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#2210: Jury selected, openings expected Monday in Louima obstruction trial (fwd)


Updated February 4, 2000, 2:34 p.m. ET 
Jury selected, openings expected Monday in Louima obstruction trial 

BROOKLYN, N.Y. (Court TV) After a month of jury selection, opening
statements are set to begin Monday in the trial of three officers      
accused of orchestrating an attempted cover-up in the Abner Louima    
case. Charles Schwarz, Thomas Bruder and Thomas Wiese are charged with
obstruction of justice. Federal prosecutors believe Bruder, Wiese and
Schwarz lied about their knowledge of Louima's beating and tried to
protect one of their own in the two years after the Haitian immigrant's
sodomy. According to the prosecution,Bruder and Wiese lied to
investigators in an attempt to protect Schwarz. Bruder and Wiese were
accused of beating Louima on the way to the 70th Precinct on Aug. 7,
1997 but were acquitted of the charges at trial in June. Schwarz,
however, was convicted of civil rights violations and conspiracy.       
While Bruder and Wiese may see the obstruction trial as another chapter
 in an ongoing nightmare, Schwarz sees it as an opportunity to clear his
name. Since his conviction, Schwarz has maintained his innocence and
plans not only to beat the obstruction charges but also prove that he
did  not help his former partner Justin Volpe sodomize Louima. Schwarz
was accused of standing guard at a bathroom door and holding Louima down
while Volpe sodomized him with a broken wooden stick. Schwarz's
attorneys have said that jurors convicted the wrong man  and the      
defense has received support from Justin Volpe. 
Currently serving a 30-year sentence, Volpe pleaded guilty during the
civil rights trial. He entered his plea after several witnesses 
including several fellow officers  testified that he had bragged about
beating and sodomizing Louima and even showed off the wooden stick he
used. During his plea, Volpe told the court outside the presence of the
jury that another officer was with him during the assault, but he did
not name the  officer. [Jurors never heard about Volpe's statement.]    
Volpe's attorney, Marvyn Kornberg, claims his client told prosecutors
that the other officer was Wiese, not Schwarz. It remains to be seen how
  or if  Volpe may become involved in the obstruction trial. Kornberg 
also says he notified Stephen Worth, Schwarz' attorney during the civil
 rights trial, of Volpe's claim. But Worth, contending that Volpe had no
 credibility, decided not to call the disgraced officer as a witness for
his client.   "This is going to be a hell of a trial," said Schwarz's
new attorney, Ronald Fischetti, at Volpe's sentencing December 13.
"We're going to prove that an innocent man has been wrongfully
convicted, that Mr. Schwarz was  not in the bathroom with Volpe. He was
checking on Mr. Louima's  belongings in a separate part of the police
station." No one, not even Louima, was able to positively identify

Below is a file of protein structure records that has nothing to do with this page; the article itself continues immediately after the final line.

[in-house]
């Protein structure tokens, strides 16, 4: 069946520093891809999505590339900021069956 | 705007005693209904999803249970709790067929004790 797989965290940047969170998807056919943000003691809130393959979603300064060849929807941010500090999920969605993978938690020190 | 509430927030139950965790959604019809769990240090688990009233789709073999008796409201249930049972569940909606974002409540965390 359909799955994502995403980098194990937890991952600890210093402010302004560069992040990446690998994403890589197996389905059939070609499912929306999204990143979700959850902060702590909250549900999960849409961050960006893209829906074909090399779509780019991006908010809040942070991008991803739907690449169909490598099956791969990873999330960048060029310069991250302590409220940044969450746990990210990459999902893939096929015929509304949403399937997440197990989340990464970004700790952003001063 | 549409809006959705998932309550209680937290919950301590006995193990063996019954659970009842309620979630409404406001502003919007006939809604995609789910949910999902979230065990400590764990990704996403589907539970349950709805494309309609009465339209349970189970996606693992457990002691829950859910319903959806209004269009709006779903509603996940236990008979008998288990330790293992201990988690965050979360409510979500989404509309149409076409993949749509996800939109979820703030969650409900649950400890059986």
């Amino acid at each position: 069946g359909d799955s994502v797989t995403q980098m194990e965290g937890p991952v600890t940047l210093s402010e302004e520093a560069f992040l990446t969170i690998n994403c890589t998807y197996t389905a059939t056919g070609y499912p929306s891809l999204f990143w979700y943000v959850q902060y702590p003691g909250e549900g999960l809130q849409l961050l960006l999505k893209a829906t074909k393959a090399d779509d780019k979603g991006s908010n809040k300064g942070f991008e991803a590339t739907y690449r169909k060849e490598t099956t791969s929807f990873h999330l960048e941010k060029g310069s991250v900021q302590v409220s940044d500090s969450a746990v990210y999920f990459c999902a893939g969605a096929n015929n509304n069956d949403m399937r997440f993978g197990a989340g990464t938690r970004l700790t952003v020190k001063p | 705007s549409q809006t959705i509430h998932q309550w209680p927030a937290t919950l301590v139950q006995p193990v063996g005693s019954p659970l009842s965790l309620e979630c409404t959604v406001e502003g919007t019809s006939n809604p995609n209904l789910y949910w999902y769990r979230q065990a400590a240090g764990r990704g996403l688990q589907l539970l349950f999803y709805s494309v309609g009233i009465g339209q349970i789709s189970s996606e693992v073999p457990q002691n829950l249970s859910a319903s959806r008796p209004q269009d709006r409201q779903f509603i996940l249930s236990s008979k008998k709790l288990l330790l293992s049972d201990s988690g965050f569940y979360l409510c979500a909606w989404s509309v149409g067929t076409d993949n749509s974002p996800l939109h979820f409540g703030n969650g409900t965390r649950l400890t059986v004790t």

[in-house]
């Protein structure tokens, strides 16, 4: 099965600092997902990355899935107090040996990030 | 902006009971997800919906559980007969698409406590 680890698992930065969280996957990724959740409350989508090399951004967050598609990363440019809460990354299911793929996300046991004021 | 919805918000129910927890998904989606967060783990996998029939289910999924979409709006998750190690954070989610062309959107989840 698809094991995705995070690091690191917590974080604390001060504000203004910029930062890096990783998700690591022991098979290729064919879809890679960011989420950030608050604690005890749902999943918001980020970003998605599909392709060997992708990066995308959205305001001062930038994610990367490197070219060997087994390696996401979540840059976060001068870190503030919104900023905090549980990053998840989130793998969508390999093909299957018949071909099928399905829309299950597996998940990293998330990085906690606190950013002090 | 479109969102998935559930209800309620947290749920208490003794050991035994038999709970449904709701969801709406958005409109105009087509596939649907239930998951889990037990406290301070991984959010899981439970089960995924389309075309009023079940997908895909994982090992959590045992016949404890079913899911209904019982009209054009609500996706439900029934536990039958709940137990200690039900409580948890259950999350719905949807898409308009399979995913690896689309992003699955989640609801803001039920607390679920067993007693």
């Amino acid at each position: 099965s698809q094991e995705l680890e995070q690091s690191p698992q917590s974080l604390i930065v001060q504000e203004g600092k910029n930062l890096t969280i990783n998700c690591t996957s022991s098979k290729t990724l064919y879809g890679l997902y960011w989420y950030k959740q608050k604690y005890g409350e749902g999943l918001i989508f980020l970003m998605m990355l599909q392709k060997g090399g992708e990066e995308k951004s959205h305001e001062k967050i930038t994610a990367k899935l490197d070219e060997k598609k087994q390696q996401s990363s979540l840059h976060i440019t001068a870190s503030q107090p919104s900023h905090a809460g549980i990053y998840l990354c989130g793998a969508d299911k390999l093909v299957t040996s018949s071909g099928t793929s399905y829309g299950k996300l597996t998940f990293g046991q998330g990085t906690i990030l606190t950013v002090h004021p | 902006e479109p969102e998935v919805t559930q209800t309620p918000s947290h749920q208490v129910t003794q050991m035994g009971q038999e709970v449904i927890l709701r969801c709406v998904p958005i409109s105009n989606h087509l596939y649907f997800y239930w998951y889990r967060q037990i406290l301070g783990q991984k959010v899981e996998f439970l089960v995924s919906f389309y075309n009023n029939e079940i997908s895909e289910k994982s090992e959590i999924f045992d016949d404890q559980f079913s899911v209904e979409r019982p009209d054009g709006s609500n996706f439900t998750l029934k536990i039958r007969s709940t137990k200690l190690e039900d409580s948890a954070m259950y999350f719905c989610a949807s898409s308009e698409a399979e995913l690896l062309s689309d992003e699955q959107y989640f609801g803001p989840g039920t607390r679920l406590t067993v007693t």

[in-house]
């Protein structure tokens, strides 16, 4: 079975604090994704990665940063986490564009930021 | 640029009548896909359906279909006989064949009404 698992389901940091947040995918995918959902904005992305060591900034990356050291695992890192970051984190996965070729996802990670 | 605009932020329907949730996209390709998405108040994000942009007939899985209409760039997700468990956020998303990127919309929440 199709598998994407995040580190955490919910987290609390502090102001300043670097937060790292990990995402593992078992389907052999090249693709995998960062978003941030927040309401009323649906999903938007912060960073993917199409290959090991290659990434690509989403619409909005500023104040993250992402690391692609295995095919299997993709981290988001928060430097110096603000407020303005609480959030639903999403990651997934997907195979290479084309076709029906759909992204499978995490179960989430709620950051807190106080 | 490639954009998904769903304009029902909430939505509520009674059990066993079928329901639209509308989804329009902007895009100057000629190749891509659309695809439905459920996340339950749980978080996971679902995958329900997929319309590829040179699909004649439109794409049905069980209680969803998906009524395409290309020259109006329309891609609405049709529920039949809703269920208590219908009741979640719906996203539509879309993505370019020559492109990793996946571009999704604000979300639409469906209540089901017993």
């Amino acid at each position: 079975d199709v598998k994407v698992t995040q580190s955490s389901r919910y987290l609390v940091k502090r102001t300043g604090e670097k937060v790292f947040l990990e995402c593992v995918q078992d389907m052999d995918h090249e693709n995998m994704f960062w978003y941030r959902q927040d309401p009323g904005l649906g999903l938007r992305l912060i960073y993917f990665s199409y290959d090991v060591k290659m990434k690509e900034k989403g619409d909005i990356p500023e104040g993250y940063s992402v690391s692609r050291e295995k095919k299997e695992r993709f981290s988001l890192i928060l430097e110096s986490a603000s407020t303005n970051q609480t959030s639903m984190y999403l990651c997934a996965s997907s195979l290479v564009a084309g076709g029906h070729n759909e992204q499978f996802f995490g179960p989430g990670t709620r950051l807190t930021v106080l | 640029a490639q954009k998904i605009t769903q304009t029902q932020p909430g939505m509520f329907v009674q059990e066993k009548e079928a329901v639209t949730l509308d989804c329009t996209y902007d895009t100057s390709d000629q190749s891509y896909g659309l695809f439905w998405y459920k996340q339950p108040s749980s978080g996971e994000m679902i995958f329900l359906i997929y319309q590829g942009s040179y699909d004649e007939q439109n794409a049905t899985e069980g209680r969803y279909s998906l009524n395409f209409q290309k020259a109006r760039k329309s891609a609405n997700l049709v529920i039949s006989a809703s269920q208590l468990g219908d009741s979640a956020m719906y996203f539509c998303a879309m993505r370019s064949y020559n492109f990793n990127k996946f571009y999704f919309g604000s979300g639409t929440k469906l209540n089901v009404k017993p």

Schwarz at trial as being the second man involved in the attack.
However, Louima has consistently said the driver of the patrol car that
brought him to the police station held him down for Volpe. Records show
that Schwarz was  scheduled to be the driver of the car on the night of
the attack. Prosecutors have dismissed Kornberg and Volpe as not
credible because they previously suggested that Louima was injured
during a homosexual act. Wiese's attorney, Joseph Tacopina, has insisted
Volpe's allegations are unbelievable and motivated by a desire for
revenge against his client because Wiese was the first to cooperate with
authorities and turned Volpe in. Fischetti reportedly plans to cast
doubt on the authenticity of audiotaped and written accounts of
interviews Louima gave to investigators. He may call audiotape expert
Ernest Aschkenasy, who will suggest that an audiotaped statement Louima
gave while hospitalized was doctored or  not the original tape.
According to Fischetti, various stops and whistles of the tape suggest
that portions of the interview were taped by  or perhaps pieced
together  from separate recorders. Fischetti also has indicated that a
document expert, Peter Tytell, would testify that erase marks and
typeovers on a typewritten account of the interview with Louima indicate
that it had been changed. A potential witness prosecutors may call
against Bruder, Wiese and Schwarz is former police union delegate
Anthony Abbate. Prosecutors believe Schwarz called Abbate shortly after
the attack on Louima and sought his help in crafting a false story for
investigators. Fischetti has reportedly acknowledged that Abbate and
Schwarz did talk over the phone after the attack. But, he says, the
conversation was only talk between friends and not an attempted
cover-up. Sgt. Michael Bellomo, another officer accused of trying to
cover up his fellow officers' alleged crimes, was acquitted in June and
will not face another trial. The jury who will decide the officers' fate
consists of six  African-Americans, one Hispanic and five whites. Five
whites and one Hispanic make up the six alternates. If convicted of the
obstruction charges, Schwarz, Bruder and Wiese could each face five
years in prison. In his civil rights criminal case, Schwarz could face
up to life in prison when he is sentenced on a later date.